SCHUPBACH, Germany (AP) — Stephanie Kirchner’s commute to work has gotten longer but, she says, cheaper: She left her truck at home and switched to real horsepower.
Stud owner and horse trainer Kirchner, 33, says she decided “this can’t go on like this” after fuel prices soared following the Russian invasion of Ukraine. “Since I also suspected that hay harvesting and everything else would become much, much more expensive, we said, ‘we need to save some money,’” she says.
So he has switched to traveling the roughly 6 kilometers (3 1/2 miles) from his home in western Germany by horse-drawn carriage. That converts a 10-15 minute one way trip to as much as an hour.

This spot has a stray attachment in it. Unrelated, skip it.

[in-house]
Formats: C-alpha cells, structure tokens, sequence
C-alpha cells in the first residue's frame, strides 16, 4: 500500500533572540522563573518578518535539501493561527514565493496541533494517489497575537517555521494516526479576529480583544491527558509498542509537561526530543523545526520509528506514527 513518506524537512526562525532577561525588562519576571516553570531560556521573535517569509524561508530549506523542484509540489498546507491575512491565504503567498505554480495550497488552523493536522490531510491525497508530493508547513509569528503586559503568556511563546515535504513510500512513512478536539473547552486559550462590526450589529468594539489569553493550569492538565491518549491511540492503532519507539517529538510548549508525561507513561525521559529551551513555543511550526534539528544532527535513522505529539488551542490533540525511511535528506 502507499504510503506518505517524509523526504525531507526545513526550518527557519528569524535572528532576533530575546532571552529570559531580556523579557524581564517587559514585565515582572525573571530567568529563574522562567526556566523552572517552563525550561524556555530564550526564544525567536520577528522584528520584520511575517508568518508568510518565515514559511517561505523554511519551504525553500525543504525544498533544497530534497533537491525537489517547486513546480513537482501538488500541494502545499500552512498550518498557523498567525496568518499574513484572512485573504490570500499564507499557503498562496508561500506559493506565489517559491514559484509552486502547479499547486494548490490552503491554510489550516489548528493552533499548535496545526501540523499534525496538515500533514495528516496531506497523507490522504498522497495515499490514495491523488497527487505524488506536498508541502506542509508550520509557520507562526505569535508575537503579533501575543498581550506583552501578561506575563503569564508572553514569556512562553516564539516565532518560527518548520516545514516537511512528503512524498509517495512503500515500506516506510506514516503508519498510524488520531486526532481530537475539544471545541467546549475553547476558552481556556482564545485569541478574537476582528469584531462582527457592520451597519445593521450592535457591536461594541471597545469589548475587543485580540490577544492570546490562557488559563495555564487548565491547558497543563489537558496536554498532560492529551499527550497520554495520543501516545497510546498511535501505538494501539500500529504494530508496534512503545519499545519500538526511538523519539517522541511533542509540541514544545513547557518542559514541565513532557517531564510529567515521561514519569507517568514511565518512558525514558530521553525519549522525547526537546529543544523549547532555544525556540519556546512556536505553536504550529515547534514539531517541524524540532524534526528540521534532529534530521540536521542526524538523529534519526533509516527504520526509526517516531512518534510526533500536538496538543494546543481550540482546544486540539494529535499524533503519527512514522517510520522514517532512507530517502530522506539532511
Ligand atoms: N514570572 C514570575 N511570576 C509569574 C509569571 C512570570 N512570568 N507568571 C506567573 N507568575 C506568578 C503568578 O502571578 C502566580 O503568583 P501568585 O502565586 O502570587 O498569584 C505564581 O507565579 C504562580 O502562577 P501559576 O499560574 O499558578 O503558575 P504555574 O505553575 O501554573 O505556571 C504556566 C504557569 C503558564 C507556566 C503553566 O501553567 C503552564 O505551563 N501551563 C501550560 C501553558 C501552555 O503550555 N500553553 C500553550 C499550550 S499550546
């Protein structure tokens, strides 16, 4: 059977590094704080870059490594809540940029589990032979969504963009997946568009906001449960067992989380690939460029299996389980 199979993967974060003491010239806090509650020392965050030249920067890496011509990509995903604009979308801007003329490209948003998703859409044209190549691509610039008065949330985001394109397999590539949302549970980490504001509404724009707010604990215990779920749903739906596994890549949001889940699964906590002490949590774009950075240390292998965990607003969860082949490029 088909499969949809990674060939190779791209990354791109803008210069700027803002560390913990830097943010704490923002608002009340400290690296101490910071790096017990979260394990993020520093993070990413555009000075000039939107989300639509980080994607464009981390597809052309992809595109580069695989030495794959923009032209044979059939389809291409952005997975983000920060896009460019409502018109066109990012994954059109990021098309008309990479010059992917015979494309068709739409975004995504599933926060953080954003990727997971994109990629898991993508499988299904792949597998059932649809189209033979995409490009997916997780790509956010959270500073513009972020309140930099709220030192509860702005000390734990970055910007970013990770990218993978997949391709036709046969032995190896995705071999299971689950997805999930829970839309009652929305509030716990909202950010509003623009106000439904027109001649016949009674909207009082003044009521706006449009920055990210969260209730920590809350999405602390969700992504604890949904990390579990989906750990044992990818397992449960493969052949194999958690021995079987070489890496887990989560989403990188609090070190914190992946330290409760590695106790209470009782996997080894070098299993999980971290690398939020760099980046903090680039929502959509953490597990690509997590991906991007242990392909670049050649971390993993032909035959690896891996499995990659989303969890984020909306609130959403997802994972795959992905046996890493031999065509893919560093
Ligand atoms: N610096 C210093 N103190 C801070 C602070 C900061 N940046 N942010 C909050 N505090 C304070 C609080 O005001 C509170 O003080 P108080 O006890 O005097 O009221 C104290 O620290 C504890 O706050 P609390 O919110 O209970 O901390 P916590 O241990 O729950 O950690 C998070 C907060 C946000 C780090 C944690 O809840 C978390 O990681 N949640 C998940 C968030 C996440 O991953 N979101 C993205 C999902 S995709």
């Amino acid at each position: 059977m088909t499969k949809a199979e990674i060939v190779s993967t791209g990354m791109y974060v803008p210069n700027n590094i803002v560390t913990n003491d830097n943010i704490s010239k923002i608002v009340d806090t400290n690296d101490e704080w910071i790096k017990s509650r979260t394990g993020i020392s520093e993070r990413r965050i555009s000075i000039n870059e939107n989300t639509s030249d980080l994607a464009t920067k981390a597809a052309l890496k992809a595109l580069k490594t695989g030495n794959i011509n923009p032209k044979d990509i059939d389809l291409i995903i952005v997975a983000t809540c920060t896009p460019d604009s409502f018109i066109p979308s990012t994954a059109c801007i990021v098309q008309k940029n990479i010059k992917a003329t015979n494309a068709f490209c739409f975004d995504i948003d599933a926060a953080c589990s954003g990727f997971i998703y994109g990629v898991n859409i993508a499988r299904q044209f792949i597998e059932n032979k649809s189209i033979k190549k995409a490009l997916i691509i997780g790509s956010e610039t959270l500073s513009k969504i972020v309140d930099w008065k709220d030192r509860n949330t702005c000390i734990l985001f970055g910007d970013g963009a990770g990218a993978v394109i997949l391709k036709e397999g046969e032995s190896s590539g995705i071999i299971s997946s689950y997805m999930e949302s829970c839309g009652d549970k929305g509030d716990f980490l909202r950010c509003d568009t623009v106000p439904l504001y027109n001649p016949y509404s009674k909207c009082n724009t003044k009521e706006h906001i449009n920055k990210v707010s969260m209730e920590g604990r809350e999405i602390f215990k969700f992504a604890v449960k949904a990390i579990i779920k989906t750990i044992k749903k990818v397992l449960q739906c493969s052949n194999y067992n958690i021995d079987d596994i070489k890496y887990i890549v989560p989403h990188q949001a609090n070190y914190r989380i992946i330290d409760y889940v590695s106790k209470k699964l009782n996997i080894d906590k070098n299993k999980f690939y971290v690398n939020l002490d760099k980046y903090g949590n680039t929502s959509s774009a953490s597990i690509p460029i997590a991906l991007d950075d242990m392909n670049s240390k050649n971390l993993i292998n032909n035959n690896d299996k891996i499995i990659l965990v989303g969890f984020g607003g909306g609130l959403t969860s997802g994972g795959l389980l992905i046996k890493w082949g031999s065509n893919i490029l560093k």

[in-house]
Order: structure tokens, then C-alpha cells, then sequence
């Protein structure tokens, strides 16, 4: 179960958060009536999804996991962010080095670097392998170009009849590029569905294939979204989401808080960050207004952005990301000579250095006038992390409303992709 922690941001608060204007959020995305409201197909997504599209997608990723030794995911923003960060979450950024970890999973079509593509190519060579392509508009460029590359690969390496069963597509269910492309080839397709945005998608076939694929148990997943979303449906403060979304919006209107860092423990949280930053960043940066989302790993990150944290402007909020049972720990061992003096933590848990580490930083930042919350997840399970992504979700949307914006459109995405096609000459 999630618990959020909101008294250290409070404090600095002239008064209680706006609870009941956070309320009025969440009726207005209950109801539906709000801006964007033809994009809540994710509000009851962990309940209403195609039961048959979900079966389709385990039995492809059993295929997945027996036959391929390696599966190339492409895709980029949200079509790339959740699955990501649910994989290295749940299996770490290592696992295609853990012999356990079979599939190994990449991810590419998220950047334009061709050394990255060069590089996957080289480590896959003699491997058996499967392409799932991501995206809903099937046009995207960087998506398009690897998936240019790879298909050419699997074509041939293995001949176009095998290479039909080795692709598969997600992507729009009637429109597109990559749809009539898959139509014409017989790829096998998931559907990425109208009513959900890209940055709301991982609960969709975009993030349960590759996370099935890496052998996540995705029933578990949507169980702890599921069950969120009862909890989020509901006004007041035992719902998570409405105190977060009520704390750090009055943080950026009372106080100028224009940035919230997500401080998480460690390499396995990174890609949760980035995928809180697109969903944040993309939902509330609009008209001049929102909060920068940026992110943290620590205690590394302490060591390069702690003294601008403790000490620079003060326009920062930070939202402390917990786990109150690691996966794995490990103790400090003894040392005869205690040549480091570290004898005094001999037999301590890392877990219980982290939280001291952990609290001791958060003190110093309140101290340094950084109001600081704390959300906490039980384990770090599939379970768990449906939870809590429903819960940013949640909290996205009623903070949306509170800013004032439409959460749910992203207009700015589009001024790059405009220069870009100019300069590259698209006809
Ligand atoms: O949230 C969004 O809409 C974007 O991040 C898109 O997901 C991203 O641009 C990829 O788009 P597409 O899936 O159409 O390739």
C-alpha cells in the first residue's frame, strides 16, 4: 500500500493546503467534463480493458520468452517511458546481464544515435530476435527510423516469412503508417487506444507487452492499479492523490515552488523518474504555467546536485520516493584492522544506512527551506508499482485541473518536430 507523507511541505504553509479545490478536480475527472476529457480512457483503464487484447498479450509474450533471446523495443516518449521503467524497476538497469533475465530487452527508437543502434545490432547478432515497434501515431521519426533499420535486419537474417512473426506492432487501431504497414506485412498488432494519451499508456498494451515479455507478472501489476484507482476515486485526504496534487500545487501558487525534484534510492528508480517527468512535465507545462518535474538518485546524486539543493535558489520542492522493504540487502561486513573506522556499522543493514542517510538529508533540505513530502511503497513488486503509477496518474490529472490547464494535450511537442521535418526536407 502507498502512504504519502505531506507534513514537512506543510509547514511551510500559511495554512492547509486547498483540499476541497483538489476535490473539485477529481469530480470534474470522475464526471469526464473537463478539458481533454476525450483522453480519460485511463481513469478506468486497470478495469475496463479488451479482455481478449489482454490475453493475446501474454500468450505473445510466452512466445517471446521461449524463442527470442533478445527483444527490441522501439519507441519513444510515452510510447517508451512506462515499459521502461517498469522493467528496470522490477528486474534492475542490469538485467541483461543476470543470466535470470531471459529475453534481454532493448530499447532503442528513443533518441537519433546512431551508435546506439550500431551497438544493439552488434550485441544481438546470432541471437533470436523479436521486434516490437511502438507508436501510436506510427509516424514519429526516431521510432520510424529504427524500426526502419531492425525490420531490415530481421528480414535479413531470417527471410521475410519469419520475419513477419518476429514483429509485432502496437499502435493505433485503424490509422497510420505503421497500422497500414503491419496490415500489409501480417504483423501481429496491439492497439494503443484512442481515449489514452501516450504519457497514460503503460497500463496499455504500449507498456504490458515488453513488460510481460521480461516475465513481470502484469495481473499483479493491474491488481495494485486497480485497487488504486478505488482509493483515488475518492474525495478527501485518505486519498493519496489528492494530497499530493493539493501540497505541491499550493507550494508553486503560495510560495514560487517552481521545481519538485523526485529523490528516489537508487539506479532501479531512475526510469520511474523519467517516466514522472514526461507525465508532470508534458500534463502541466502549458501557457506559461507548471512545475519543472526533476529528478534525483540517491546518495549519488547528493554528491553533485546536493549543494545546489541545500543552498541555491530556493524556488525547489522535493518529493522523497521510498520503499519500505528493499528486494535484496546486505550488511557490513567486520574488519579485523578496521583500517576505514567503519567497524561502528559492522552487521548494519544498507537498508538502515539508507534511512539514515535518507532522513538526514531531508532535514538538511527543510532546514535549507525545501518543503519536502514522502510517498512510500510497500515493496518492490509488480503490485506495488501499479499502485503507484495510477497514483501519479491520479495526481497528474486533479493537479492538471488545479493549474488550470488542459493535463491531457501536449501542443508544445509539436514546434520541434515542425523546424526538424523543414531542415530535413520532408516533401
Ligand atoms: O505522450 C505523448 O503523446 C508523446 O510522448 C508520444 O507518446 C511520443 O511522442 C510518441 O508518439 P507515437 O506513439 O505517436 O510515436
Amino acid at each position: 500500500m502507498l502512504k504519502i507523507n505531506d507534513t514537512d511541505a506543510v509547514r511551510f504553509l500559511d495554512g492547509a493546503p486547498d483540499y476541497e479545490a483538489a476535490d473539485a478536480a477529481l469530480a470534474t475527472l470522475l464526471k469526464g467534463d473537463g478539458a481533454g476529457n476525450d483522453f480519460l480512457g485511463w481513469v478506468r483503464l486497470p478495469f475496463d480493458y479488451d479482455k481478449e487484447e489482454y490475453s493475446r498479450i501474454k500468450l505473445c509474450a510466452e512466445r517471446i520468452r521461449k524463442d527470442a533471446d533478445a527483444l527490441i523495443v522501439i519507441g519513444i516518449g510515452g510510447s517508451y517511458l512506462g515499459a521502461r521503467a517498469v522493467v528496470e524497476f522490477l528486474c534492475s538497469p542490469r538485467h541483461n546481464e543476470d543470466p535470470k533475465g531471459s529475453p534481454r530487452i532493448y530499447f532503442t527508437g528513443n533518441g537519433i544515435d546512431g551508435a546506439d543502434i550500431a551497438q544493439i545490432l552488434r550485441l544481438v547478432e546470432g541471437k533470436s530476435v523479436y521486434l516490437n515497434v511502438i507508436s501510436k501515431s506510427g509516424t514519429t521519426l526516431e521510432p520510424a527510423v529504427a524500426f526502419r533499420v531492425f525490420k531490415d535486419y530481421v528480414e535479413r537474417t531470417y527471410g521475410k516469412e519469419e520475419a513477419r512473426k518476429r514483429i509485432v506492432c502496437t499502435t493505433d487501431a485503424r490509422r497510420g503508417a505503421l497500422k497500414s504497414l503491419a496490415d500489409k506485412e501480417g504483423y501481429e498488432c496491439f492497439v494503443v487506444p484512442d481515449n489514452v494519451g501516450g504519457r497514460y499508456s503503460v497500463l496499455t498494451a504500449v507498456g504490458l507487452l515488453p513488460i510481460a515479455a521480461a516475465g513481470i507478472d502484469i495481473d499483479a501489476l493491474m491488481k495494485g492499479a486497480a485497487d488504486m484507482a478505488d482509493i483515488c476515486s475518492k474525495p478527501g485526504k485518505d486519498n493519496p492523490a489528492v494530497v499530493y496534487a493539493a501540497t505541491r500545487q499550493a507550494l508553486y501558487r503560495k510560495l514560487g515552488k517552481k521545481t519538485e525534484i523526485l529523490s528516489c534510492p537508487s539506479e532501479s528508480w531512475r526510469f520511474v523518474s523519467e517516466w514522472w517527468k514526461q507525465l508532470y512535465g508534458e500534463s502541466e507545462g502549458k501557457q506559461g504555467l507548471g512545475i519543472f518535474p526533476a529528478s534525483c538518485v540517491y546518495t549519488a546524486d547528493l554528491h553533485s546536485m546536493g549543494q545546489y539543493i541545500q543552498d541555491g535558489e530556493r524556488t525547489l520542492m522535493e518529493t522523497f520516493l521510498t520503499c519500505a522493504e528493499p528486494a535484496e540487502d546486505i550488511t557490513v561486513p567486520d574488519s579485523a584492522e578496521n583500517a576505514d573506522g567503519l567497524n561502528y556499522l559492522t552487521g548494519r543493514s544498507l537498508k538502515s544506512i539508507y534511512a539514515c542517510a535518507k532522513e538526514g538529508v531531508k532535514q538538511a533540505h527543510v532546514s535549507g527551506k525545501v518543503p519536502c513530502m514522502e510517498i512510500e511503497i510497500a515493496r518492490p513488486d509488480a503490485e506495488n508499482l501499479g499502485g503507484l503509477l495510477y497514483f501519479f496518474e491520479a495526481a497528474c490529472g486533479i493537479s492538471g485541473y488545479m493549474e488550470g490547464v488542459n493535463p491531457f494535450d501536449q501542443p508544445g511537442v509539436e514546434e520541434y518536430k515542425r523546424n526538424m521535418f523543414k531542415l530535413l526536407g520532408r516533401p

But Kirchner estimates that, given the fuel consumption of his Toyota SUV, he saves about 250 euros ($264) a month if he can use horsepower every day.
His carriage, drawn by two horses, is popular with children and a few others. But “of course, humanity is in turmoil and some people get upset if they can’t get past me fast enough,” says Kircher.
She acknowledges that her response to rising fuel prices is not for everyone.
“I can’t put a horse in a parking lot,” she says. “I think a lot more riders would do it if opportunities were created for the horses.”